With the number of international students studying in the US up nearly 3 percent last year (contributing $20 billion to the US economy) and with Canadian institutions also seeing gains, creating a seamless arrival-and-welcome process that ensures the success and retention of these students is rapidly becoming a key area of investment for many institutions. At the forefront, the University of Southern California has piloted a process that includes not only an international orientation once students arrive on campus, but also an overseas, summer orientation on-site in Hong Kong to help students from Hong Kong prepare for their arrival in the US.
We turned this week to Tom Studdert and Chrissy Roth, the director and associate director of orientation programs at USC, for a few key considerations for other institutions hoping to develop more effective orientation processes for their international students. Here is some of their advice.
Planning Considerations“In one sense, an international orientation is no different than a program for domestic students — in that there are certain rights, responsibilities, and expectations that the students should have of us and that we have of them as members of our academic community. Build the orientation around that. You are working to key up a successful transition to the university, the city, and the US as a whole.”
Tom Studdert, University of Southern California
Further, Roth and Studdert emphasize the importance of identifying the key messages you need to convey and the key resources you need to connect students with at the time of the orientation. For example, if the orientation is a summer program, you may choose to de-prioritize information on the college experience and student life in the US, in favor of focusing on the registration process, the move-in, tuition billing, and other immediate concerns. “Think about international orientation as a several-step process, not a one-shot workshop,” Studdert advises.
This involves thinking through the key decision points along the route of a student’s transition from their home country to your institution. At each point, what resources and messages can you bring to them that will remove obstacles to their arrival and acculturation, and prepare them for success at your institution?
- If your institution is investing in growing its international student population from a given region, does it make sense to invest in a pre-arrival orientation held in the students’ home country, “meeting them where they are” to help prepare them for the transition?
- What resources can you offer online? What makes sense to convey to students via a video tutorial, for instance, and at what points in the process?
Roth also advises devoting some planning to the specific role your staff will fulfill during the orientation. In some cases, the way your staff interact with participants in the orientation is as important as the content they deliver (if not more so).“When we go on site in Hong Kong, we’re there to be the face of the institution. We add the personal touch to the program, so that the students and their families know they’ll be taken care of at the university.”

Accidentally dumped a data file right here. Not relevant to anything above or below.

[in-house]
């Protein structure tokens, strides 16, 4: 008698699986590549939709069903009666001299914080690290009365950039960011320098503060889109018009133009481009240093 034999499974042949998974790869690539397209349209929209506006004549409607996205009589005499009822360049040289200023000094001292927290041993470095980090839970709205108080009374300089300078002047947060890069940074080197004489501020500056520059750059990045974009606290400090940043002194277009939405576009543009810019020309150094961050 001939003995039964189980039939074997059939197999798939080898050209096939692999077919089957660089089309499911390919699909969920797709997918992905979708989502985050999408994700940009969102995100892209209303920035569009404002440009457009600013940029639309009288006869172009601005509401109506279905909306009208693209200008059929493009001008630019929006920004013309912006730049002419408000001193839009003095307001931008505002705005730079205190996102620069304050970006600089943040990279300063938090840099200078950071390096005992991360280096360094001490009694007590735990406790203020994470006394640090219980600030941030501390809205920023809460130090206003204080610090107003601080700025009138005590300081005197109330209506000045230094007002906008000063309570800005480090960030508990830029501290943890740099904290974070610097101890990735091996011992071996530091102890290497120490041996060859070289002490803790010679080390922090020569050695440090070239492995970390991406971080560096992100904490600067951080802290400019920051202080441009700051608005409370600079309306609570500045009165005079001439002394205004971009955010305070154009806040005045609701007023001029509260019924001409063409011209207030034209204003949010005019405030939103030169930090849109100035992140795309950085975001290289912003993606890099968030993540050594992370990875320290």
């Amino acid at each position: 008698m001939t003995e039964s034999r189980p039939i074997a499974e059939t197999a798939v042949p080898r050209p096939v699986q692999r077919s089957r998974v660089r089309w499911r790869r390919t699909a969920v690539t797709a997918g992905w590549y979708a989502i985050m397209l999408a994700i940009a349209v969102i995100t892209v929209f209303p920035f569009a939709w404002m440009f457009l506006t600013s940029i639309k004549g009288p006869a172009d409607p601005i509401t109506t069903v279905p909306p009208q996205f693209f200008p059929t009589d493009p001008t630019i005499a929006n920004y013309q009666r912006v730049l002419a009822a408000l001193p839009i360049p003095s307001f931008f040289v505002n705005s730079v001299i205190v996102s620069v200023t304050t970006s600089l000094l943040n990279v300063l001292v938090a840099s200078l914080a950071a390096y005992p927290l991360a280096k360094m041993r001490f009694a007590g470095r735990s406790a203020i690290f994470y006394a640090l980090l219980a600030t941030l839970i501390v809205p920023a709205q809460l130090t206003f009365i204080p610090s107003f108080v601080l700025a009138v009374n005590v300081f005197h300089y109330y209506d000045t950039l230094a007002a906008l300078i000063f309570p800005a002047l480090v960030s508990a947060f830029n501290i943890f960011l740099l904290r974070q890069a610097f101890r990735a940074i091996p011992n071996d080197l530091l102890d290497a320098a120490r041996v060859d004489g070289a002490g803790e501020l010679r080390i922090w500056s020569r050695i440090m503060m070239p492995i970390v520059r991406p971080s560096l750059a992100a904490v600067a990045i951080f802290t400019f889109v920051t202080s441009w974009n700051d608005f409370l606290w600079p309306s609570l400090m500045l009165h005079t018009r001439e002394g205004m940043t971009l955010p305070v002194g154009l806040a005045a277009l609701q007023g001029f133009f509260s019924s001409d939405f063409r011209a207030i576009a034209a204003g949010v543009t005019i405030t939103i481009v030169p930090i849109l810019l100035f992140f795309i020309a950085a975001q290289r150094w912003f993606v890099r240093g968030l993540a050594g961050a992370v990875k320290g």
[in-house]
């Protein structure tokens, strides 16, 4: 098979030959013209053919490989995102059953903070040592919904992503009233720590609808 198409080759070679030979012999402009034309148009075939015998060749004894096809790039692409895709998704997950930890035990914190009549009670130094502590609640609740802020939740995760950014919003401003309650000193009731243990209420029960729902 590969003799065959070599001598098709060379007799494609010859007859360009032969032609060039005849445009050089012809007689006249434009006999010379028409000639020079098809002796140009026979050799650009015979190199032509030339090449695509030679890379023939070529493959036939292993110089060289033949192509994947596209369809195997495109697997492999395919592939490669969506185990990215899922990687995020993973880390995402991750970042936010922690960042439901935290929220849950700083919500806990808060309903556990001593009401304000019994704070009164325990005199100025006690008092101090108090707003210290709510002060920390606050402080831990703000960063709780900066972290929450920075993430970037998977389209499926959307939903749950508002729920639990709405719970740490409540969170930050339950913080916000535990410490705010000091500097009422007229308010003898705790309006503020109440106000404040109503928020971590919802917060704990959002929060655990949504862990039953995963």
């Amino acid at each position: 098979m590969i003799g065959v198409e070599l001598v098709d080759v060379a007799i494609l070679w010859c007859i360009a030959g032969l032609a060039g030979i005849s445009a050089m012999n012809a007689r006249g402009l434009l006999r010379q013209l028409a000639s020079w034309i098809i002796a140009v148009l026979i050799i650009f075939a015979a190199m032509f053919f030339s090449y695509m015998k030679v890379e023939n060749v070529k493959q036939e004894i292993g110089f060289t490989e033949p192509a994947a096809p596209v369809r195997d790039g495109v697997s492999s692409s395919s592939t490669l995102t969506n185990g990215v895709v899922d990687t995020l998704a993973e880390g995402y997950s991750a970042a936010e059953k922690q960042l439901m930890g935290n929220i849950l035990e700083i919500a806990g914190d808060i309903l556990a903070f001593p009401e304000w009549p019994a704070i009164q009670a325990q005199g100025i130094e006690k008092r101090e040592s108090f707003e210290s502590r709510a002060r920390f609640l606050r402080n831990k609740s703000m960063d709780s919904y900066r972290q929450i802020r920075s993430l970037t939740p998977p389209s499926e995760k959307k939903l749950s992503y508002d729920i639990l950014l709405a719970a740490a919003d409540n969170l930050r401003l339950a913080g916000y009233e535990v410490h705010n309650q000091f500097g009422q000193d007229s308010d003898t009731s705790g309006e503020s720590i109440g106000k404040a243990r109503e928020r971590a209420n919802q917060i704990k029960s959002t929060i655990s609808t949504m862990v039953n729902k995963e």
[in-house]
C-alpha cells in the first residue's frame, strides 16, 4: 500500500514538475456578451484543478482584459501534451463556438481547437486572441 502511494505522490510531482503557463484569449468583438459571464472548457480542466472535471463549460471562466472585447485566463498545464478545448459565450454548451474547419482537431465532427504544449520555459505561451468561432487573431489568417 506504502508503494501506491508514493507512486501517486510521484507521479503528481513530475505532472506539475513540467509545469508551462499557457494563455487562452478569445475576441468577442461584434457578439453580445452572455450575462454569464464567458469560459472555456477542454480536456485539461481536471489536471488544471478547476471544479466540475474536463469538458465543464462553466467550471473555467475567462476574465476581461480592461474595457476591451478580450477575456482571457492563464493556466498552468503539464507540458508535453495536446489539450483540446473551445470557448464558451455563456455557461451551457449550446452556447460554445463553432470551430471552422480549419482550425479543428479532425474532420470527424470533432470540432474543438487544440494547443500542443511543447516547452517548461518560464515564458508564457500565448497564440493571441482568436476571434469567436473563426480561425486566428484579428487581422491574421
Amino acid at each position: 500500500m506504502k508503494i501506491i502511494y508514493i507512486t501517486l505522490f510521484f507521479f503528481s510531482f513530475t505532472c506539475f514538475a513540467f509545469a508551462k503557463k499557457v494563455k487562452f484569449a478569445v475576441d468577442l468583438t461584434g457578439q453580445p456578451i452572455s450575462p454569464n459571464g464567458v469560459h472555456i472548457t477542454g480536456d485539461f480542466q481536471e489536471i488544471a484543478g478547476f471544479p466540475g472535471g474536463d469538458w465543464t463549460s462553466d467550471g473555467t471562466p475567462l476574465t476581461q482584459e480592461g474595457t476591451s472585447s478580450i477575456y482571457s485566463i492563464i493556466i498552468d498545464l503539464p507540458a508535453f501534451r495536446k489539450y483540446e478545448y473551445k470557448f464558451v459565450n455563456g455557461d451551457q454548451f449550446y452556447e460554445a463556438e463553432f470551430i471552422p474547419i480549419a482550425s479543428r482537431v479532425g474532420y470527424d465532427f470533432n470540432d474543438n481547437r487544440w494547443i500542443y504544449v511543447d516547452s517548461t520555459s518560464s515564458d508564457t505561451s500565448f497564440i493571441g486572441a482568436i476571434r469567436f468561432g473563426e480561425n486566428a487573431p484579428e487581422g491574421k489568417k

Chrissy Roth, University of Southern California
“This is a whole-campus project,” Studdert adds, “not just a project run out of the orientation office. You will need input from admissions, academic advising, and others.”
Roth suggests: “As you think about doing this, really do your research. You need to know what works in your target regions, and what doesn’t work. Note that once you go to a place, you set the expectation that you’ll be back. This is a big investment; make sure it’s done well.”
Cultural considerations that will affect your planning for international orientation may go much deeper than just awareness of dietary restrictions, language barriers, and the scheduling of religious holidays, fasting, and cultural festivals.
For example, to what extent do you need to involve the parents and families of your international students? For a pre-arrival orientation held in a feeder region in southeast Asia, you might consider not only inviting families to the orientation but also partnering with local agencies or alumni to hold special events, such as dinners, for the parents. “This will give you the opportunity to address their concerns and fears,” Roth notes, “and educate them about the institution and the college experience in the US.”
Another example: do you know who will students and their parents most likely want to communicate with at your institution? Studdert notes that both he and his institution’s vice president for student affairs offer themselves primary contacts for students from Hong Kong; while a domestic student would be more likely to contact Studdert with a question, the international students go “straight to the top” and send their questions to the vice president. In the case of the University of South California, this is planned for — and the vice president is prepared to respond to inquiries from families overseas. It’s important to understand the students’ and their families’ expectations around how they will communicate with the institution.
To learn where the gaps in your knowledge of the target culture are — and to fill them — Roth and Studdert recommend reaching out to:
- Your current students from those areas
- Your admissions staff who travel there
- Your international alumni
These individuals can serve as your orientation advisers. Bring them into the planning process as early as possible to advise you about cultural considerations and to offer their input on the design of the program.
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